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Spider-Man 3: Engrossing, but not as enchanting

Arthur J Pais

It is darker and more complex than its two predecessors but does it mean Spider-Man 3 will transport the audiences to thrilling new heights? The law of diminishing returns has certainly hit the new Spidey but faithful audiences could still find the film, which reportedly cost over $200 million, engrossing, especially in the last 15 minutes when Spiderman fights not one but two villains.

At least one of those villains, the Sandman, overshadows the film's hero on many occasions. The transformation of an ordinary mortal into the Sandman is one of the new film's most dramatic scenes.

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There is a clear difference in the way the two villains are presented. While we see the birth of Sandman about 30 minutes into the film, the rebirth of photographer Eddie Brock into greedy and superman villain called Venom takes place only in the second half.

Sam Raimi, who directed the previous installments, returns to the franchise with the key players intact but adds Thomas Haden Church as the unusual Sandman and Topher Grace as a shameless photographer Eddie Brock whose greed turns him into a monster.

With much emphasis on creating a conflicting web of emotions for Peter Parker and his super ego, the film suffers on the action front. And yet, one would not have complained had the film's darker side and complexities been brought out well. For most part though, Raimi cannot give the proceedings depth. Everything looks sincere but there is no real conviction in the emotional display. There are no moments that stab one's heart or quicken ones pulse.

Even though many of the performances, especially by Tobey Magurie in the title role, and Kirsten Dunst as his love interest, are adequate, they do not endow the film with anything memorable.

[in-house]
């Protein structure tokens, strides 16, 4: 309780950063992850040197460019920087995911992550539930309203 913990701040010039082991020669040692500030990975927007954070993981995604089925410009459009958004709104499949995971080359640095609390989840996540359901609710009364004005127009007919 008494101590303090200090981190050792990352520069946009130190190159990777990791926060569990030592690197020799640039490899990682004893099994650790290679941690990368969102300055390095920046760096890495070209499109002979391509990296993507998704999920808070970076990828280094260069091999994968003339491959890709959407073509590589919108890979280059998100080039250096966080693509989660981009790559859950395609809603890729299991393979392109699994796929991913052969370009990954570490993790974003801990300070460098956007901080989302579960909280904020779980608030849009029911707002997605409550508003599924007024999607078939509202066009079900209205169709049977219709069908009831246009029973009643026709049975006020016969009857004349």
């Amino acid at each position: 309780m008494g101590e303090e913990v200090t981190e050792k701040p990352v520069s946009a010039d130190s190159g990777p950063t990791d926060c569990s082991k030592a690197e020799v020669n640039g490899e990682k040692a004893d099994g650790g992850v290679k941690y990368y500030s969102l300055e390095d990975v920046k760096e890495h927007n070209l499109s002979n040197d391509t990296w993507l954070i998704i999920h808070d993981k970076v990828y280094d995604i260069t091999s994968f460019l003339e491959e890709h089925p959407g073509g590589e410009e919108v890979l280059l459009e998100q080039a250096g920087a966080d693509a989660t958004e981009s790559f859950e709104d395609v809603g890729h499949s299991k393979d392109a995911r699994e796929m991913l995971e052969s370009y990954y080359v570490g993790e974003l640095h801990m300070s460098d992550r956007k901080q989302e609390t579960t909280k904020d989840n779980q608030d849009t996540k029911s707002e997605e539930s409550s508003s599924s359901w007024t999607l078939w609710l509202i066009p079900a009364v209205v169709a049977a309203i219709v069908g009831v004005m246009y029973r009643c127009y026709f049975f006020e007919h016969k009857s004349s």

Everyone including Peter Parker (the karmic avatar of Spider-Man), his girlfriend Mary Jane Watson and friend Harry Osborn go through motions of trust, betrayal and redemption but in a shallow way. And the sketchiness of the whole thing becomes tiresome after a while, and you almost start praying that Spider-Man be summoned to save a life or two instead of trying to save his own soul.

When the movie opens, Peter Parker, who still lives in a ramshackle building and has problems paying his rent and get a permanent job as newspaper photographer, seems to be secretly enjoying his success as an angel for the distressed.

But when a black substance mysteriously clings to his scooter, things begin to change for the worse, starting with the transformation of the familiar red and blue suit to a deep black. Along with that, Peter becomes stronger but also greedy and callous. He is not surprised when his beloved aunt (Rosemary Harris, a brilliant actress in a small but well performed part) gives a small lecture on the evil of revenge.

Along with Maguire and Dunst, James Franco also picks up from the end of Spider-Man 2 where he learned the truth (at least in part) about his father. A troubled soul, he loves his friend Peter Parker but also feels compelled to avenge his father's death.

To add to the complications, Mary Jane becomes increasingly insecure and is worried by the attention Spider-Man gets from another young woman (Bryce Dallas Howard, last seen in M Night Shyamalan's Lady in the Water). Like many other performers specially the Oscar nominated James Cromwell (Babe), she too is wasted in the film.

Spider-Man 3 has kicked in the lucrative summer season. But one doesn't think that other big budget films in the pipeline should worry too much about the new Spidey stealing the business from them in the coming weeks.

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